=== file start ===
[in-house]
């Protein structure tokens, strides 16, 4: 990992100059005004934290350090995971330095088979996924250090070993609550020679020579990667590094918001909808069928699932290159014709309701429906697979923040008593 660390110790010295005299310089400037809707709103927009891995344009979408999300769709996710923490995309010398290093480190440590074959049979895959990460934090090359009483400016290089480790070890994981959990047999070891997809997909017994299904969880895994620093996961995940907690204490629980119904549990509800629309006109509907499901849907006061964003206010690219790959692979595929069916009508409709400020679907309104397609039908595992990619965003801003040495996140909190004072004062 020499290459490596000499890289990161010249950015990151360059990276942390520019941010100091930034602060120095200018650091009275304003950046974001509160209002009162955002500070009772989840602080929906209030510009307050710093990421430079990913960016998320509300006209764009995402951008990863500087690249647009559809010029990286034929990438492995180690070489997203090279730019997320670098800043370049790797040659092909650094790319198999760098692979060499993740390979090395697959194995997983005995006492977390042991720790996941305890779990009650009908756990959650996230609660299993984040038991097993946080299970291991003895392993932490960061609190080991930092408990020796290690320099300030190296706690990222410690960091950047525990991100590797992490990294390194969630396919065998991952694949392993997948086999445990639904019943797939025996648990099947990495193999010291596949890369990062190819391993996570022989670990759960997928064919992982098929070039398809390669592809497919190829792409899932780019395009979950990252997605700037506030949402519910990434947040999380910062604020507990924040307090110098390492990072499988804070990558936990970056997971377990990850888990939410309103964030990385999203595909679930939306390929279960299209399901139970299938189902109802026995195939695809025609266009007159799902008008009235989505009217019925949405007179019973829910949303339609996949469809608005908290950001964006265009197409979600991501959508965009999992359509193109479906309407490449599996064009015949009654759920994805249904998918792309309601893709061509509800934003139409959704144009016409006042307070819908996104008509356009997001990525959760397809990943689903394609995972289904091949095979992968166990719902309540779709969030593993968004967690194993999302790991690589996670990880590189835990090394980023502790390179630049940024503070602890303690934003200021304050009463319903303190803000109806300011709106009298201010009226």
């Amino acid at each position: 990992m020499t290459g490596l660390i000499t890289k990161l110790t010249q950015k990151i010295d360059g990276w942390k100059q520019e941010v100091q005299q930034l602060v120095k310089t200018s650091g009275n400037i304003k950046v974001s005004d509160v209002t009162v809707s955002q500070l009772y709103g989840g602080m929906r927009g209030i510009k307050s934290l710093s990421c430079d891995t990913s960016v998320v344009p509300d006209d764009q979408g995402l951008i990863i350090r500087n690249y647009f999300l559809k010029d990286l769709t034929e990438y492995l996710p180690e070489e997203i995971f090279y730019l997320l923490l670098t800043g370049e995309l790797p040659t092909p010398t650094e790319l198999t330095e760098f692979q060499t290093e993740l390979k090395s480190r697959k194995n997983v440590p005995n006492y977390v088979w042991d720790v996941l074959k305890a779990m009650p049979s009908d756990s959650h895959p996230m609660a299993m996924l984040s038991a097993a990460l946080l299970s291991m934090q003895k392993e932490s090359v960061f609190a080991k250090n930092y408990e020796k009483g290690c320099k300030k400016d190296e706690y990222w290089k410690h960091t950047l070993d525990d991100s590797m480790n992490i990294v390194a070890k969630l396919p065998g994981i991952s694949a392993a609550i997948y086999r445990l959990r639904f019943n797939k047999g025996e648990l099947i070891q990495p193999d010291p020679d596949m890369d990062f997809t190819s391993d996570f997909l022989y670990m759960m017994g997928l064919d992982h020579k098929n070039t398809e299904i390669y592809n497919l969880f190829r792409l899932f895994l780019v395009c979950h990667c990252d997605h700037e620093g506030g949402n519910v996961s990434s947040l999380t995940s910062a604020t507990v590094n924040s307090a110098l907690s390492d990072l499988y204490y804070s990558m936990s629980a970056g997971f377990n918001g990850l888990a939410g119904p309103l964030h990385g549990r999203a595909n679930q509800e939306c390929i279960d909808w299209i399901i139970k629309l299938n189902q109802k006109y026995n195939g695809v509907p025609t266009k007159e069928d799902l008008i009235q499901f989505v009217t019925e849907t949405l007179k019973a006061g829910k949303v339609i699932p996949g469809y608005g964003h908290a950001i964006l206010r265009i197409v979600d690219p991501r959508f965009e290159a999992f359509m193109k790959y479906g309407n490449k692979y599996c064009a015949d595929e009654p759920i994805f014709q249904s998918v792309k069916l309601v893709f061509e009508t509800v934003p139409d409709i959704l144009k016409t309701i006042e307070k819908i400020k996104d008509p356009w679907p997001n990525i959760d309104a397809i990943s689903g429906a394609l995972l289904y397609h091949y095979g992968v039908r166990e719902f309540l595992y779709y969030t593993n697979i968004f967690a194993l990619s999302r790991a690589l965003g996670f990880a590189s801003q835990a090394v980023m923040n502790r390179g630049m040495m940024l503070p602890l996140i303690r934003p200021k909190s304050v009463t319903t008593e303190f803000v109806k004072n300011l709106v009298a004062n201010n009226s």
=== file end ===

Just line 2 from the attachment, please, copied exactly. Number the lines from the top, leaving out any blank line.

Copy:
């Protein structure tokens, strides 16, 4: 990992100059005004934290350090995971330095088979996924250090070993609550020679020579990667590094918001909808069928699932290159014709309701429906697979923040008593 660390110790010295005299310089400037809707709103927009891995344009979408999300769709996710923490995309010398290093480190440590074959049979895959990460934090090359009483400016290089480790070890994981959990047999070891997809997909017994299904969880895994620093996961995940907690204490629980119904549990509800629309006109509907499901849907006061964003206010690219790959692979595929069916009508409709400020679907309104397609039908595992990619965003801003040495996140909190004072004062 020499290459490596000499890289990161010249950015990151360059990276942390520019941010100091930034602060120095200018650091009275304003950046974001509160209002009162955002500070009772989840602080929906209030510009307050710093990421430079990913960016998320509300006209764009995402951008990863500087690249647009559809010029990286034929990438492995180690070489997203090279730019997320670098800043370049790797040659092909650094790319198999760098692979060499993740390979090395697959194995997983005995006492977390042991720790996941305890779990009650009908756990959650996230609660299993984040038991097993946080299970291991003895392993932490960061609190080991930092408990020796290690320099300030190296706690990222410690960091950047525990991100590797992490990294390194969630396919065998991952694949392993997948086999445990639904019943797939025996648990099947990495193999010291596949890369990062190819391993996570022989670990759960997928064919992982098929070039398809390669592809497919190829792409899932780019395009979950990252997605700037506030949402519910990434947040999380910062604020507990924040307090110098390492990072499988804070990558936990970056997971377990990850888990939410309103964030990385999203595909679930939306390929279960299209399901139970299938189902109802026995195939695809025609266009007159799902008008009235989505009217019925949405007179019973829910949303339609996949469809608005908290950001964006265009197409979600991501959508965009999992359509193109479906309407490449599996064009015949009654759920994805249904998918792309309601893709061509509800934003139409959704144009016409006042307070819908996104008509356009997001990525959760397809990943689903394609995972289904091949095979992968166990719902309540779709969030593993968004967690194993999302790991690589996670990880590189835990090394980023502790390179630049940024503070602890303690934003200021304050009463319903303190803000109806300011709106009298201010009226």